Spring is almost here! The daily run of bringing the plants out for a couple of hours until the temperatures drop again at night is almost at an end. After a whole year of young pitchers, my tiny Heliamphora has finally started to produce adult pitchers!
So much patience is required as they are the slowest and most difficult of species to grow.
Close up of the nectar spoon as the foliage begins to open
Insects fall in by trying to reach the nectar spoons, lose footing and drown inside.
Spiky hairs that keep bugs inside once they fall in.
Side shot of the adult pitcher.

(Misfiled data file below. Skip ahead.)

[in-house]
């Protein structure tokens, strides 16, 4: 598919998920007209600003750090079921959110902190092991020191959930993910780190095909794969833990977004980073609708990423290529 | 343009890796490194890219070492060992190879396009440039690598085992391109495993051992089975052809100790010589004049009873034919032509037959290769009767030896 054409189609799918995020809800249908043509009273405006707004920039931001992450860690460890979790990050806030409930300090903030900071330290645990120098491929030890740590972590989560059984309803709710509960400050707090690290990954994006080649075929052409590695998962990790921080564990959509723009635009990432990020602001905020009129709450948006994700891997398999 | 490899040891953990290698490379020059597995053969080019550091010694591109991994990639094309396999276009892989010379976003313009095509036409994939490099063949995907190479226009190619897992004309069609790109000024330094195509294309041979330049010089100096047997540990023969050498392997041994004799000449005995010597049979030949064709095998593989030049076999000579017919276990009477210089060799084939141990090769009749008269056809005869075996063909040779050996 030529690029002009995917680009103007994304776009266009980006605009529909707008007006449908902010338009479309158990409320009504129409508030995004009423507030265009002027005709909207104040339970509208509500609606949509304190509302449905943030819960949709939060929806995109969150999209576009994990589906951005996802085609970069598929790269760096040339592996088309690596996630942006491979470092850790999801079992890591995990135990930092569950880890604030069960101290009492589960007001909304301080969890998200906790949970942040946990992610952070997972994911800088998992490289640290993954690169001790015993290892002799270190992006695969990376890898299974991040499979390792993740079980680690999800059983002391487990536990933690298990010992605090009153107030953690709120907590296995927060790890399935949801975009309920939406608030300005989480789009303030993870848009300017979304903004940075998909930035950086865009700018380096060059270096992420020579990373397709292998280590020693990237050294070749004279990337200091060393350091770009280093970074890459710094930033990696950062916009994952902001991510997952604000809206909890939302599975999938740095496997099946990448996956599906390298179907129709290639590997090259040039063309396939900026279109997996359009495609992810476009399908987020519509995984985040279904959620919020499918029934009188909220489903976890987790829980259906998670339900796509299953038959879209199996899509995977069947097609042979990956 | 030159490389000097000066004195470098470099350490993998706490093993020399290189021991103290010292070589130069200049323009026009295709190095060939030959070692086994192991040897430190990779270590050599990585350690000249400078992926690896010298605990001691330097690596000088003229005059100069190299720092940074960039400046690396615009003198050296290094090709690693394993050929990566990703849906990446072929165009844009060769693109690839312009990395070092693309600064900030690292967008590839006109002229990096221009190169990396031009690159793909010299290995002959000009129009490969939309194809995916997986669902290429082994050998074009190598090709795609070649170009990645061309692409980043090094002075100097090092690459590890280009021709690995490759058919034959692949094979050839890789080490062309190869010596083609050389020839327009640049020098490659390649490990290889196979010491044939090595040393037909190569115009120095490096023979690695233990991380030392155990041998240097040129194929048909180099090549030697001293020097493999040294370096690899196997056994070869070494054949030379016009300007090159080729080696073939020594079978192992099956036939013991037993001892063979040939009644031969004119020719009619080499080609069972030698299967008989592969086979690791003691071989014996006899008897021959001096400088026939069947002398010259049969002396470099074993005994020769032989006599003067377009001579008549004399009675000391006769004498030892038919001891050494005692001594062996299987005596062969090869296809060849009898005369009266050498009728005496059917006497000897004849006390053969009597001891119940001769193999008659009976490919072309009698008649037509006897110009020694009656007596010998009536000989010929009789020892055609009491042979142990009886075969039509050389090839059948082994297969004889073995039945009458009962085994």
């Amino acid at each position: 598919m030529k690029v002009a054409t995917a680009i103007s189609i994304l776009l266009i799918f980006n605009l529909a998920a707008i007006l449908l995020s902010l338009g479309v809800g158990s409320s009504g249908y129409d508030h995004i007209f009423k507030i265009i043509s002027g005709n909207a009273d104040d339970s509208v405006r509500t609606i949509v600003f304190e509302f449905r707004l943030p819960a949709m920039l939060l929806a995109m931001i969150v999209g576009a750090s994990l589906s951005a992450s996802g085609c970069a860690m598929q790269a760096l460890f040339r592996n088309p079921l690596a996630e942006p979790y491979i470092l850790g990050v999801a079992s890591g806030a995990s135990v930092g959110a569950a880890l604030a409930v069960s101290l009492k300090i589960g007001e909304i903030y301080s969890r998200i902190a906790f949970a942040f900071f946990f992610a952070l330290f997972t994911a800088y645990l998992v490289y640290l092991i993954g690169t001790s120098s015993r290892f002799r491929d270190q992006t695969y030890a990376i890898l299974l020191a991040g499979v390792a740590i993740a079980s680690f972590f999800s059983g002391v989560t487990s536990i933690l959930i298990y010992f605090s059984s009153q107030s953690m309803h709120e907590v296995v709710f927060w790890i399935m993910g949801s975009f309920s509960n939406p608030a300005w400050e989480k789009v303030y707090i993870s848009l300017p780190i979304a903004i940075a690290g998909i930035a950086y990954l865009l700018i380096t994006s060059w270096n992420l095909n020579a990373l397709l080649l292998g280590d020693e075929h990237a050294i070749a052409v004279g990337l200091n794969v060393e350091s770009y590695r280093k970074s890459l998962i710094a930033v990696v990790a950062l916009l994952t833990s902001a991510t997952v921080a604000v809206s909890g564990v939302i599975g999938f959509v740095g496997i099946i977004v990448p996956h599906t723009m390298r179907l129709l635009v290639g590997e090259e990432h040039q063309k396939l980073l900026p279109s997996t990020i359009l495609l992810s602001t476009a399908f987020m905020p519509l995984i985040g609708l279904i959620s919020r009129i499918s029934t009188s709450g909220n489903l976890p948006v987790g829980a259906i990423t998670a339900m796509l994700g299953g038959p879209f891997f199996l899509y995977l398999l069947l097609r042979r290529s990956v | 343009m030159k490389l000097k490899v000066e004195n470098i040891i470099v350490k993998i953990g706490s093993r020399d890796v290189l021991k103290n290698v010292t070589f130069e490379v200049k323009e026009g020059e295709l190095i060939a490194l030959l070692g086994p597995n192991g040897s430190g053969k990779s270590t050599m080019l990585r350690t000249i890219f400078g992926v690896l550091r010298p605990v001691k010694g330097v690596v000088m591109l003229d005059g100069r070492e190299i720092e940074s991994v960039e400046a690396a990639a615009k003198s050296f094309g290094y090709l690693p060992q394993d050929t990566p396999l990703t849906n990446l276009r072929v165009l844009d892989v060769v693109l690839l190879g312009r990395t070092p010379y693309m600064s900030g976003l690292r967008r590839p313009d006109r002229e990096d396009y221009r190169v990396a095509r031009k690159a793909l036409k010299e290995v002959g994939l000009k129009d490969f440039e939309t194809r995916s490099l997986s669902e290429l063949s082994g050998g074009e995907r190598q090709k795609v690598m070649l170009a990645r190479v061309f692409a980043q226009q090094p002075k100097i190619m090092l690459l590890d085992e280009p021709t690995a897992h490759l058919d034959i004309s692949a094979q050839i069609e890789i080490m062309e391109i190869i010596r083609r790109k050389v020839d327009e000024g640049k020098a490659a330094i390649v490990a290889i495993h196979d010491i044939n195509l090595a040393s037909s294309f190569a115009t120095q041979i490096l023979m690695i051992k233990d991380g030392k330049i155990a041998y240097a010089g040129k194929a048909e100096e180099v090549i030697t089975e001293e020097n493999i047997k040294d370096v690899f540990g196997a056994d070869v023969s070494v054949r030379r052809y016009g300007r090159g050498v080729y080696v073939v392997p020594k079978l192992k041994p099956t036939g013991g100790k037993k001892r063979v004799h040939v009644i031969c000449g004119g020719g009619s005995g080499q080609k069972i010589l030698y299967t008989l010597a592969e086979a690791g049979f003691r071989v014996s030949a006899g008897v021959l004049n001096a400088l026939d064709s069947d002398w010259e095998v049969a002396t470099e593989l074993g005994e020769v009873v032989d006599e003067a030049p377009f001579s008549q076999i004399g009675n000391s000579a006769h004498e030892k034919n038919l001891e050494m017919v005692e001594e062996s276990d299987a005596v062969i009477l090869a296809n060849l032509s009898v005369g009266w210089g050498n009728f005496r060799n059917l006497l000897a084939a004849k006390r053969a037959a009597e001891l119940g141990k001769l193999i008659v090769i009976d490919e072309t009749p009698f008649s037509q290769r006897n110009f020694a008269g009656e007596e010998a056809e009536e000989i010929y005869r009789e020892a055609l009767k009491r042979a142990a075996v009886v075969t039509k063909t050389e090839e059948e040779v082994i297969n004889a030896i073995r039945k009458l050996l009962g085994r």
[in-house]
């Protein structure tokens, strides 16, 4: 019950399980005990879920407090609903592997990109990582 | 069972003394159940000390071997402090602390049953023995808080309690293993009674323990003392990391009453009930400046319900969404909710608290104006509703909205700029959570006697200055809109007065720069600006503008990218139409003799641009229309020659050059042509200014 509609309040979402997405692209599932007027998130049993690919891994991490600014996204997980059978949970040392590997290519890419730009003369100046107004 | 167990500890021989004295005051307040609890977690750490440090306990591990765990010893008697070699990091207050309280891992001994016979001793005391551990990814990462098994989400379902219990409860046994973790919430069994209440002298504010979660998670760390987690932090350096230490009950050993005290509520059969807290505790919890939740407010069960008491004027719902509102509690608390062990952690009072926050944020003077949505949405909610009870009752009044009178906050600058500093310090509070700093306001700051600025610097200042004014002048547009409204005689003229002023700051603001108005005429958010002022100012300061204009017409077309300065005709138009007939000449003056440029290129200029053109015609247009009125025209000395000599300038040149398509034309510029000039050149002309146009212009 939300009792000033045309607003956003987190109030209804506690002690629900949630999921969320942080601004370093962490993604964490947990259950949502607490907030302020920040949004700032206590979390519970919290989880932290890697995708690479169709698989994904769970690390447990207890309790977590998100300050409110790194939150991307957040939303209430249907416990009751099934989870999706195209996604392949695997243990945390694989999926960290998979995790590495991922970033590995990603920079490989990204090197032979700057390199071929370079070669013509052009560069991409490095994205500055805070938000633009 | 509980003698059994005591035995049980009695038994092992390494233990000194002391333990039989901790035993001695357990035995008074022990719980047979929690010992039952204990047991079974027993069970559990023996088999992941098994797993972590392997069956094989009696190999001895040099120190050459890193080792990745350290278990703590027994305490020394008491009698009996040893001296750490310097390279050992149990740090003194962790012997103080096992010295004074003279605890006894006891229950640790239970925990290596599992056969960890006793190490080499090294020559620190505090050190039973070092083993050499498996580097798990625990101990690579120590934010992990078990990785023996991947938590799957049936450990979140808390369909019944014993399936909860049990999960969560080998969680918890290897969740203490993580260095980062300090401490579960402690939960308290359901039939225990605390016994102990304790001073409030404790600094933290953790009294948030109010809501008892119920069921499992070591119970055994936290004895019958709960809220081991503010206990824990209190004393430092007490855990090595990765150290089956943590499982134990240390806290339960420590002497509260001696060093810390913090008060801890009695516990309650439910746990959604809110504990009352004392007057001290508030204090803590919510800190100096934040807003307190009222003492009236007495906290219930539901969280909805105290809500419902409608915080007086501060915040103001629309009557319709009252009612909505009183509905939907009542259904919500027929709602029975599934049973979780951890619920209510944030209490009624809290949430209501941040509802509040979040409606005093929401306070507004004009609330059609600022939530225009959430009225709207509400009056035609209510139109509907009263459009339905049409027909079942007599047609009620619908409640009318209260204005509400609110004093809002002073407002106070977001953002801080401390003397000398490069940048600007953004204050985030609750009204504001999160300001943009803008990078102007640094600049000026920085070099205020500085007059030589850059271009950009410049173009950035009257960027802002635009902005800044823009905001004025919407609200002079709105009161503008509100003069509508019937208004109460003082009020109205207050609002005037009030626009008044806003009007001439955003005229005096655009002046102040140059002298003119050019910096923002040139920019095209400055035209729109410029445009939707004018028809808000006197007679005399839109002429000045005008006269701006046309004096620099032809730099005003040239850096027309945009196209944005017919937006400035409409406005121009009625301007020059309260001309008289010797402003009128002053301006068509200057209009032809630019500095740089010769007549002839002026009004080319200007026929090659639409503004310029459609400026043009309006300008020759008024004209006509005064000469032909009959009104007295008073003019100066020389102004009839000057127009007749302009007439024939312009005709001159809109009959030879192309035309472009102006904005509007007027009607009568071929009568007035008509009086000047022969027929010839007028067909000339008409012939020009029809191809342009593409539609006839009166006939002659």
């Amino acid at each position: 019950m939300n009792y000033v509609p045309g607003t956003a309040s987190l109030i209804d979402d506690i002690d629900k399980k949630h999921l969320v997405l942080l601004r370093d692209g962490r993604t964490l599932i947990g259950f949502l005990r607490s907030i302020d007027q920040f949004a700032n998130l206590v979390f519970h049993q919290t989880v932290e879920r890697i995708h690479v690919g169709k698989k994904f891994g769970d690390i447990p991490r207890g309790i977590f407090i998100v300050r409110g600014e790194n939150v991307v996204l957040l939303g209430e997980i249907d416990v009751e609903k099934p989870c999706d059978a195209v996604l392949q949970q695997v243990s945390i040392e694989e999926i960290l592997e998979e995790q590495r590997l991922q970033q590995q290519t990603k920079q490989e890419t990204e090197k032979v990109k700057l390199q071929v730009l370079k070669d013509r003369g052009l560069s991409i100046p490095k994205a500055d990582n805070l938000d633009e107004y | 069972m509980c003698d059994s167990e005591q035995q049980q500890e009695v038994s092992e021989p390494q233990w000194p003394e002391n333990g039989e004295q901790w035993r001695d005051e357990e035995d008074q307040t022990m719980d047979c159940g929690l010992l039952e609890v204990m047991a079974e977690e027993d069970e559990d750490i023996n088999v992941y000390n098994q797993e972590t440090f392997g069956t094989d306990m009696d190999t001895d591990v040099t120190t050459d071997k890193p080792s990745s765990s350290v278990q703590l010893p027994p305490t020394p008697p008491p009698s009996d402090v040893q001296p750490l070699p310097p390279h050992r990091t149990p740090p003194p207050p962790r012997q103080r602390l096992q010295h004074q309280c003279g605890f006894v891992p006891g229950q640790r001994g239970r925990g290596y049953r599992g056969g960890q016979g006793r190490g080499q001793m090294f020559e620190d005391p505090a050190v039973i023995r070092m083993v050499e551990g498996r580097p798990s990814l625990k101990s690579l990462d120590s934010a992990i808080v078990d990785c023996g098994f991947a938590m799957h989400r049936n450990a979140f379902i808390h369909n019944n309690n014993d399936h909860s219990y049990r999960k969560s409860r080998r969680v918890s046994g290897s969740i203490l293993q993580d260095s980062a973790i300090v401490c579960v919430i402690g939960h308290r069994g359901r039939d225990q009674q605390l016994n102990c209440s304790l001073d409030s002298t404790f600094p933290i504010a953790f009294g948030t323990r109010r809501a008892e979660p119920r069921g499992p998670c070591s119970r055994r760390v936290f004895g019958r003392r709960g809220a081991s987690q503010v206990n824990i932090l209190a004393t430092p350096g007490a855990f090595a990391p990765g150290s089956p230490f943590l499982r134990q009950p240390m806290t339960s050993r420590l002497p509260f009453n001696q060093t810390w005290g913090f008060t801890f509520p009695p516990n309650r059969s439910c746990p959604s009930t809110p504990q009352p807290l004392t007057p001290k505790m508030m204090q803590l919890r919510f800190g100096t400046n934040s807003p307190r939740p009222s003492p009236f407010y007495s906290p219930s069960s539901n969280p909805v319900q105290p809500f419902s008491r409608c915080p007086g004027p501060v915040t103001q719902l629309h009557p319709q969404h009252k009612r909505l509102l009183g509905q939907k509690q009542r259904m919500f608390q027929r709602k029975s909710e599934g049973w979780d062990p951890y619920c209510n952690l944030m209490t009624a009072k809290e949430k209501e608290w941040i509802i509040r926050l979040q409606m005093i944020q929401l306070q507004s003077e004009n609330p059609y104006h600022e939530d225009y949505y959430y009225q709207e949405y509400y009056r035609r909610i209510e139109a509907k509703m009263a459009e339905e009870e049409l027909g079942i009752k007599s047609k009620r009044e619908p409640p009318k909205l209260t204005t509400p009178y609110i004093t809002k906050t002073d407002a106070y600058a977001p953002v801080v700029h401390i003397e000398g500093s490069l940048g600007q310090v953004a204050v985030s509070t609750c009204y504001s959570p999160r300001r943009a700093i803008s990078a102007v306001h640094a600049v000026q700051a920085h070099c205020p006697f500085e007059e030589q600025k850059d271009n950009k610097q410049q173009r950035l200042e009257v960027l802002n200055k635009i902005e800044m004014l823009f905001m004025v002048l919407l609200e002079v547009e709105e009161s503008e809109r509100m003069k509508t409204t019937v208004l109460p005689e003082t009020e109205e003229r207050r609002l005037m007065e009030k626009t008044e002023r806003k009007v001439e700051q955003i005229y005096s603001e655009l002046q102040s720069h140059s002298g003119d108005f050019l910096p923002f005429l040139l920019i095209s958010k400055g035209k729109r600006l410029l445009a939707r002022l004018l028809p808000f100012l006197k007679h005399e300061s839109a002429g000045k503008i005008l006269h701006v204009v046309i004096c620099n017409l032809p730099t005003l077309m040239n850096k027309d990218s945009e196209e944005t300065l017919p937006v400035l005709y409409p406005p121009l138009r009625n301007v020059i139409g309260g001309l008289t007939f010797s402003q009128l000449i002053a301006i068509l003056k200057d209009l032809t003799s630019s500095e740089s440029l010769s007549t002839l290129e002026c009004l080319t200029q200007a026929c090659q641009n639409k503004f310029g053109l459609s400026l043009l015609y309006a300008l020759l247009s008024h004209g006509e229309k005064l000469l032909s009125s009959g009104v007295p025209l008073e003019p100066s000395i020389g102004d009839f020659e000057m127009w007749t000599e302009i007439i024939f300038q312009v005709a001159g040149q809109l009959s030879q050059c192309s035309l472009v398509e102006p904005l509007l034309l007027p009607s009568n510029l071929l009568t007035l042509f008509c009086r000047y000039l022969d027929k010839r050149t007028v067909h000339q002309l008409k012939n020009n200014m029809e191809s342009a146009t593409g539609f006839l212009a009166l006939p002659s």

Top shot of the nectar spoons
These little guys are kept indoors inside a terrarium. Temperatures during the day are around 80 and at night around 70 degrees. Purchased from Cook’s
Tiny one inch green “Sun Pitcher”. Infamous for being difficult to grow, this species of carnivorous plants are slow growers. The characteristic nectar spoons have not yet formed. Growing one to full maturity takes about eight years. These plants require moderately cool temperatures at night with constant humidity.
I grow mine indoors, under a regular light bulb with plastic covers to keep in humidity. Purchased from Cooks at the beginning of the year. Only recommended for those who aren’t scared of “getting blood on their hands”.
Unboxing of some new plants! It always feels like Christmas when you get a new plant in the mail. I thought I would take this opportunity to show those that ask how plants are shipped by mail.